PRAIRIE GROVE -- Residents wanting to open home-based businesses will be able to apply for a business permit administratively in the future, instead of requesting a conditional use permit from the planning commission.
The business must meet criteria to qualify as a home occupation, and the owner will be required to follow all the regulations in an ordinance adopted by the city council on July 19.
Larry Oelrich, city administrative assistant, said legislators, in passing a new state law, "decided" zoning should not be an issue for a home-based business. In essence, Oelrich said, lawmakers thought cities were making it too hard for entrepreneurs.
Oelrich last week said residents will apply for a business license for a home-based occupation at City Hall. The applicants will sign a document verifying that they plan to follow the requirements of the ordinance, Oelrich said.
The 2021 Zoning Amendment Ordinance, which takes effect in about 60 days, defines a home occupation as the use for a business that is conducted "entirely within an enclosed dwelling." Some examples listed include dressmaking, custom home furnishings, laundering, a professional office, room or board for not more than one person, tutoring or teaching, a beauty or barber shop.
A home occupation does not include uses such as a commercial kennel or stable, sales to people on the premises, commercial repair of automobiles or appliances.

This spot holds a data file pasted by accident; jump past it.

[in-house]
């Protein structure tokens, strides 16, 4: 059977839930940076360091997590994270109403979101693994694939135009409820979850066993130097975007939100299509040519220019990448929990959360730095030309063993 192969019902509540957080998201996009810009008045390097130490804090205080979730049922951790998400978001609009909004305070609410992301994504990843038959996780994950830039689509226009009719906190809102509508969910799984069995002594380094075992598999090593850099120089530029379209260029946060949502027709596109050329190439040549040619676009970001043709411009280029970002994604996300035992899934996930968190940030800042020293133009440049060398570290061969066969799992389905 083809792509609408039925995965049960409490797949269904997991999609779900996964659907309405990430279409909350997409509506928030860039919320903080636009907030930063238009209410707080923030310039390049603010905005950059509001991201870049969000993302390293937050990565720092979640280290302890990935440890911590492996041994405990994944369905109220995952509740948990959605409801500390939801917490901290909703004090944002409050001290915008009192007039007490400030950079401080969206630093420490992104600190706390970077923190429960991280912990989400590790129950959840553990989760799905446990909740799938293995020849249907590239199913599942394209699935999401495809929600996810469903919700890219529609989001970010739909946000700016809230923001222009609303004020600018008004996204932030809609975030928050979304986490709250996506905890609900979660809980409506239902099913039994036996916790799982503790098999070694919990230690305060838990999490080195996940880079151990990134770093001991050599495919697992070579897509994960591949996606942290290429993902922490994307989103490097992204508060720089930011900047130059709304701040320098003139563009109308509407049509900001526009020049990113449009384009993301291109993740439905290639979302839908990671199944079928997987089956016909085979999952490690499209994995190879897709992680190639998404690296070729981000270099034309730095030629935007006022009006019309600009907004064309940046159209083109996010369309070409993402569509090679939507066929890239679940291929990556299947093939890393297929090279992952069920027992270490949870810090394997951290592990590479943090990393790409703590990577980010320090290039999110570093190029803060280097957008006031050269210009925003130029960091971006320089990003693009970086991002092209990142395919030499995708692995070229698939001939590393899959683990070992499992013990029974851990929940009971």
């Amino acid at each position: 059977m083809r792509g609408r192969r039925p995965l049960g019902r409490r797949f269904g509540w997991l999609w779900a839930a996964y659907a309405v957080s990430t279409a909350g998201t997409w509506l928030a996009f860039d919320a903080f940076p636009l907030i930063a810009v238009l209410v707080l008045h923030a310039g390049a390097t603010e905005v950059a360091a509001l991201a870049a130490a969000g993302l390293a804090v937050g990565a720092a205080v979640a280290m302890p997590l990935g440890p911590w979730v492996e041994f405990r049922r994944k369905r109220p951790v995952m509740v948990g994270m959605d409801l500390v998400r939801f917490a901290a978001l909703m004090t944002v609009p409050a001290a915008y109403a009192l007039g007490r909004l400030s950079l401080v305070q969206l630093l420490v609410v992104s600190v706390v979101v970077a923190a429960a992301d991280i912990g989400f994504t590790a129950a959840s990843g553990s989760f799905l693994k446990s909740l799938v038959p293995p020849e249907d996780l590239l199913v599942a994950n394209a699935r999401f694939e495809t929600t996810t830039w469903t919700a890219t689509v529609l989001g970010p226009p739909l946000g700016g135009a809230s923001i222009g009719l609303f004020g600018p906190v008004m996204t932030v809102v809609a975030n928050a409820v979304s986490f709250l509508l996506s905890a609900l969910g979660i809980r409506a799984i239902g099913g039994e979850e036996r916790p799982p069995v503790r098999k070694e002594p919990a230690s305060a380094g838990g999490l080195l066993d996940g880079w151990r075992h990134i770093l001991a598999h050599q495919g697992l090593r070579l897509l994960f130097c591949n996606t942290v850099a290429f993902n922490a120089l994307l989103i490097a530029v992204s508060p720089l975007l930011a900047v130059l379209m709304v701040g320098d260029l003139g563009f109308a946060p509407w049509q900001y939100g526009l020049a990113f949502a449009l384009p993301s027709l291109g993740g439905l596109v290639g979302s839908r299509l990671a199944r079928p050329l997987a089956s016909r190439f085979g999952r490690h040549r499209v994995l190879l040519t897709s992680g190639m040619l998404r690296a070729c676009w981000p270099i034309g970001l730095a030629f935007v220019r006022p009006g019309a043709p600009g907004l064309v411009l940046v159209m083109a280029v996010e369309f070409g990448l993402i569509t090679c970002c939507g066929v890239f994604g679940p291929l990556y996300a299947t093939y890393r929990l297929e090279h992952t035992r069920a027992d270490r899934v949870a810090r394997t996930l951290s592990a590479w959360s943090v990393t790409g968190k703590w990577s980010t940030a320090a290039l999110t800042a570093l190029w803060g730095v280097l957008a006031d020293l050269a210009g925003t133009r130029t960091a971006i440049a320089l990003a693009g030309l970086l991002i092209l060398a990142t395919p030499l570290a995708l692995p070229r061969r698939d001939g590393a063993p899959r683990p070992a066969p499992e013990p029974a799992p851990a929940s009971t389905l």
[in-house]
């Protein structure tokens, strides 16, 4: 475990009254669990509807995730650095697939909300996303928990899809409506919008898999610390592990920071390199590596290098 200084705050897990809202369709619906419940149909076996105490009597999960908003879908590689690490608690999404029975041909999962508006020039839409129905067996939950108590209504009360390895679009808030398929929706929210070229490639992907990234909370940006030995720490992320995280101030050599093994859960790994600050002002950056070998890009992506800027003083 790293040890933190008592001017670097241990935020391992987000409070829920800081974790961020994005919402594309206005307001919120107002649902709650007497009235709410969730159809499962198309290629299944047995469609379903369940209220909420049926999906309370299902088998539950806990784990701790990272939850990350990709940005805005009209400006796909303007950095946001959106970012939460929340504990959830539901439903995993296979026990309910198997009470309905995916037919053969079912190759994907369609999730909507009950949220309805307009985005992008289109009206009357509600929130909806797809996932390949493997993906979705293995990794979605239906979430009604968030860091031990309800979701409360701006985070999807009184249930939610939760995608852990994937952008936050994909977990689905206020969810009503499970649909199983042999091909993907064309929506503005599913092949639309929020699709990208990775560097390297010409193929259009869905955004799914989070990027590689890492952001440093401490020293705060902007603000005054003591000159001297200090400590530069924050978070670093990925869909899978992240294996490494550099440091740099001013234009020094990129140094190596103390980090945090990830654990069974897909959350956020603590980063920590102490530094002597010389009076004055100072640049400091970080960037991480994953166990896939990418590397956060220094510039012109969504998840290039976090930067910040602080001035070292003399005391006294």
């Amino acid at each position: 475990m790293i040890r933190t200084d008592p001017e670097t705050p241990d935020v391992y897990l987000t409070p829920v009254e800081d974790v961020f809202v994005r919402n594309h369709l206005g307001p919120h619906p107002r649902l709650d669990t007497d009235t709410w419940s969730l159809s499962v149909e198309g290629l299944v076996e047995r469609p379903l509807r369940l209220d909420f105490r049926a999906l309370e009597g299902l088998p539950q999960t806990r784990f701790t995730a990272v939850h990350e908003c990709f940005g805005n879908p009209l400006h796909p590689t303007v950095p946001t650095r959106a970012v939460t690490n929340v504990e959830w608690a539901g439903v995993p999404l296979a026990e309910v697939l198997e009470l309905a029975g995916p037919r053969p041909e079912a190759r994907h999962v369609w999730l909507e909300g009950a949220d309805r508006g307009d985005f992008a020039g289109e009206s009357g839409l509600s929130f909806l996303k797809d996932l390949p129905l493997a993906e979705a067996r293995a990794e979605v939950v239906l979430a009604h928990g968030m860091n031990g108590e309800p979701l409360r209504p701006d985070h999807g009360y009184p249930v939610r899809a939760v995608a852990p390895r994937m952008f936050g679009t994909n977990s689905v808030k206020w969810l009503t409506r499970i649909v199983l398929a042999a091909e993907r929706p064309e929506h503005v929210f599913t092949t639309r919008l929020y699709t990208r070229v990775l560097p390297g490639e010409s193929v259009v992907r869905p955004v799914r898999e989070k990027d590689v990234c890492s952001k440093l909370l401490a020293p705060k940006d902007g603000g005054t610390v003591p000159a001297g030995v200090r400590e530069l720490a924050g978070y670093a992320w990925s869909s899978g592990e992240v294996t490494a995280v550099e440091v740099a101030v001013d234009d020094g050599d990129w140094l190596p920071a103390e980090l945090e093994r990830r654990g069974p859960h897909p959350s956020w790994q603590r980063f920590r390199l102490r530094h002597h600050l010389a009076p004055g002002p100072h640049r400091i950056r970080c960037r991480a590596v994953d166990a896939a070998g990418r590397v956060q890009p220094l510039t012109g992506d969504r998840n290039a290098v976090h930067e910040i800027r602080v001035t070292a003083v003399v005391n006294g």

A home business in a residential structure must meet all the conditions listed in the ordinance to qualify for a permit. For example, the business cannot involve the use of commercial vehicles, cannot use more than two rooms or have more than two customers at a time.
Other conditions are that the home business does not create a nuisance to surrounding neighbors, and it does not involve the display of goods or services or on-site sales of goods.
Regardless of any requirements, all home occupations have to comply with state and city fire, building and safety codes.
The ordinance also has restrictions for outside signs and prohibits lighted signs in residential areas.
Oelrich told council members that 90% of the time, the city does not have any problems with home-based occupations.
"Ten percent of the time, it is an issue," Oelrich said.
The council also adopted an ordinance to allow the planning commission to recommend variances for site layout and improvement requirements "only when" unique site conditions and characteristics create a hardship for the developer and city.
A developer or owner can request a variance for $50 and must file a written request justifying the variance. If the planning commission recommends the variance, it then goes to the city council for final approval. The council can approve it, deny it or send it back for further discussions.
If the planning commission denies the request for a variance, the applicant can appeal to the council.
In other action, the council approved the Neal Street minor subdivision and gave Chuck Wiley, city public works manager, permission to hire an engineering firm to start plans for improvements at the aquatic park.
It also approved a request to open a new bank account for federal covid money from the 2021 American Rescue Plan Act. The city does not know yet how much it will receive from the federal funds, but it is estimated it will be more than $1 million, according to Oelrich.